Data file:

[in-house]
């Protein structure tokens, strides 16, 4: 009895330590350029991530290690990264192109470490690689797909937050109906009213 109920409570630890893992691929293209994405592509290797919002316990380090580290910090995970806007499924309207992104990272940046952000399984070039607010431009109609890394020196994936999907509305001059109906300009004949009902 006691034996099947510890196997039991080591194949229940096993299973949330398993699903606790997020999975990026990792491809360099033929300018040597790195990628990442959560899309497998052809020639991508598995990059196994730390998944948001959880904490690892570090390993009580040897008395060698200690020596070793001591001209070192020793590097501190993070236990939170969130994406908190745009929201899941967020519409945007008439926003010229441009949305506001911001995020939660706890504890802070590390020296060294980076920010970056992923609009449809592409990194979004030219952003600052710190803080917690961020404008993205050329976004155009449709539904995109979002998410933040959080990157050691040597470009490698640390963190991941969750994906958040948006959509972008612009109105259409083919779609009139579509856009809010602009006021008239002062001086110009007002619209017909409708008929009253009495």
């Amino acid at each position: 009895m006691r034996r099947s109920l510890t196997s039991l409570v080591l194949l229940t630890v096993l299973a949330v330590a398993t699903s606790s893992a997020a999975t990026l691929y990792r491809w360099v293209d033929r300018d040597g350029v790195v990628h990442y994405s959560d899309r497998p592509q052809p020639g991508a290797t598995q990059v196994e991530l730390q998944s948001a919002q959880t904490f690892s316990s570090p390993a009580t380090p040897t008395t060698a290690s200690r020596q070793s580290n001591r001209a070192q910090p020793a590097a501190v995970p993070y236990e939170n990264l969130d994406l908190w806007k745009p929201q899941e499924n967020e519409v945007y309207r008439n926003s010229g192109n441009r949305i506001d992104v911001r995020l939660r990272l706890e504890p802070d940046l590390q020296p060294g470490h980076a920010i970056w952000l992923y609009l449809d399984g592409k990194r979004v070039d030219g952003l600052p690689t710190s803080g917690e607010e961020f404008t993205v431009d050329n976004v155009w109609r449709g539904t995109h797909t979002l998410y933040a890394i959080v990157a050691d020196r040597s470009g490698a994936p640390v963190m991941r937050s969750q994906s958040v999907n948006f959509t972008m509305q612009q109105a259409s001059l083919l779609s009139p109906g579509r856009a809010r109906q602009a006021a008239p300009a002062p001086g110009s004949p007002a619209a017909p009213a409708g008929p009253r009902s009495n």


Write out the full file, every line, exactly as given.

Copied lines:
[in-house]
């Protein structure tokens, strides 16, 4: 009895330590350029991530290690990264192109470490690689797909937050109906009213 109920409570630890893992691929293209994405592509290797919002316990380090580290910090995970806007499924309207992104990272940046952000399984070039607010431009109609890394020196994936999907509305001059109906300009004949009902 006691034996099947510890196997039991080591194949229940096993299973949330398993699903606790997020999975990026990792491809360099033929300018040597790195990628990442959560899309497998052809020639991508598995990059196994730390998944948001959880904490690892570090390993009580040897008395060698200690020596070793001591001209070192020793590097501190993070236990939170969130994406908190745009929201899941967020519409945007008439926003010229441009949305506001911001995020939660706890504890802070590390020296060294980076920010970056992923609009449809592409990194979004030219952003600052710190803080917690961020404008993205050329976004155009449709539904995109979002998410933040959080990157050691040597470009490698640390963190991941969750994906958040948006959509972008612009109105259409083919779609009139579509856009809010602009006021008239002062001086110009007002619209017909409708008929009253009495």
């Amino acid at each position: 009895m006691r034996r099947s109920l510890t196997s039991l409570v080591l194949l229940t630890v096993l299973a949330v330590a398993t699903s606790s893992a997020a999975t990026l691929y990792r491809w360099v293209d033929r300018d040597g350029v790195v990628h990442y994405s959560d899309r497998p592509q052809p020639g991508a290797t598995q990059v196994e991530l730390q998944s948001a919002q959880t904490f690892s316990s570090p390993a009580t380090p040897t008395t060698a290690s200690r020596q070793s580290n001591r001209a070192q910090p020793a590097a501190v995970p993070y236990e939170n990264l969130d994406l908190w806007k745009p929201q899941e499924n967020e519409v945007y309207r008439n926003s010229g192109n441009r949305i506001d992104v911001r995020l939660r990272l706890e504890p802070d940046l590390q020296p060294g470490h980076a920010i970056w952000l992923y609009l449809d399984g592409k990194r979004v070039d030219g952003l600052p690689t710190s803080g917690e607010e961020f404008t993205v431009d050329n976004v155009w109609r449709g539904t995109h797909t979002l998410y933040a890394i959080v990157a050691d020196r040597s470009g490698a994936p640390v963190m991941r937050s969750q994906s958040v999907n948006f959509t972008m509305q612009q109105a259409s001059l083919l779609s009139p109906g579509r856009a809010r109906q602009a006021a008239p300009a002062p001086g110009s004949p007002a619209a017909p009213a409708g008929p009253r009902s009495n």